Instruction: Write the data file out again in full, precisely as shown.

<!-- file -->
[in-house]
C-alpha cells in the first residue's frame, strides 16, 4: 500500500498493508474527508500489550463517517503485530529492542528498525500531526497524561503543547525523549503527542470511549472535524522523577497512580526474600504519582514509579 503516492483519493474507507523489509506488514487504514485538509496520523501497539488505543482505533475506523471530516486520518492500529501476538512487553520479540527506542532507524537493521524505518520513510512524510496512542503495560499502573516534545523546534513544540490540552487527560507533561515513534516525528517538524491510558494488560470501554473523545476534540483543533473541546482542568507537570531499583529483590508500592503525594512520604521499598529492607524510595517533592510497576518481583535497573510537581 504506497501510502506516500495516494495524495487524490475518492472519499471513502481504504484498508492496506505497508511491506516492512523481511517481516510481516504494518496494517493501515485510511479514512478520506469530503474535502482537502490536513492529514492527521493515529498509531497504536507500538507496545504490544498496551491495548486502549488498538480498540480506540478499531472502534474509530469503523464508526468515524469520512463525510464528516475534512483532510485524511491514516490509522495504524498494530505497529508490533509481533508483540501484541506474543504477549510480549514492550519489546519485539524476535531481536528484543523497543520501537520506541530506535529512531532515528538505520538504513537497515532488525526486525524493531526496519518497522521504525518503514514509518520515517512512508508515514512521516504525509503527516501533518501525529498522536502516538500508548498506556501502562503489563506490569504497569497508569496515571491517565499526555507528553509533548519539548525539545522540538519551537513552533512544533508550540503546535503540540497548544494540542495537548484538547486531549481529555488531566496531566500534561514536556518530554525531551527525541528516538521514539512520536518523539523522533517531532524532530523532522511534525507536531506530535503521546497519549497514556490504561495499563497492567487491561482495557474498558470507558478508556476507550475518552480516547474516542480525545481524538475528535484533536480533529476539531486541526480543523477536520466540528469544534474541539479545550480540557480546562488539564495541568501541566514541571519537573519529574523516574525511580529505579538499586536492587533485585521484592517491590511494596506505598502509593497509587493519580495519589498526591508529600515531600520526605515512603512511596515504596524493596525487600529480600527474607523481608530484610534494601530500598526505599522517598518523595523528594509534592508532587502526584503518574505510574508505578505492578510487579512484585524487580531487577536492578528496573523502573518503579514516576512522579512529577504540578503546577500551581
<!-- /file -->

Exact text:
[in-house]
C-alpha cells in the first residue's frame, strides 16, 4: 500500500498493508474527508500489550463517517503485530529492542528498525500531526497524561503543547525523549503527542470511549472535524522523577497512580526474600504519582514509579 503516492483519493474507507523489509506488514487504514485538509496520523501497539488505543482505533475506523471530516486520518492500529501476538512487553520479540527506542532507524537493521524505518520513510512524510496512542503495560499502573516534545523546534513544540490540552487527560507533561515513534516525528517538524491510558494488560470501554473523545476534540483543533473541546482542568507537570531499583529483590508500592503525594512520604521499598529492607524510595517533592510497576518481583535497573510537581 504506497501510502506516500495516494495524495487524490475518492472519499471513502481504504484498508492496506505497508511491506516492512523481511517481516510481516504494518496494517493501515485510511479514512478520506469530503474535502482537502490536513492529514492527521493515529498509531497504536507500538507496545504490544498496551491495548486502549488498538480498540480506540478499531472502534474509530469503523464508526468515524469520512463525510464528516475534512483532510485524511491514516490509522495504524498494530505497529508490533509481533508483540501484541506474543504477549510480549514492550519489546519485539524476535531481536528484543523497543520501537520506541530506535529512531532515528538505520538504513537497515532488525526486525524493531526496519518497522521504525518503514514509518520515517512512508508515514512521516504525509503527516501533518501525529498522536502516538500508548498506556501502562503489563506490569504497569497508569496515571491517565499526555507528553509533548519539548525539545522540538519551537513552533512544533508550540503546535503540540497548544494540542495537548484538547486531549481529555488531566496531566500534561514536556518530554525531551527525541528516538521514539512520536518523539523522533517531532524532530523532522511534525507536531506530535503521546497519549497514556490504561495499563497492567487491561482495557474498558470507558478508556476507550475518552480516547474516542480525545481524538475528535484533536480533529476539531486541526480543523477536520466540528469544534474541539479545550480540557480546562488539564495541568501541566514541571519537573519529574523516574525511580529505579538499586536492587533485585521484592517491590511494596506505598502509593497509587493519580495519589498526591508529600515531600520526605515512603512511596515504596524493596525487600529480600527474607523481608530484610534494601530500598526505599522517598518523595523528594509534592508532587502526584503518574505510574508505578505492578510487579512484585524487580531487577536492578528496573523502573518503579514516576512522579512529577504540578503546577500551581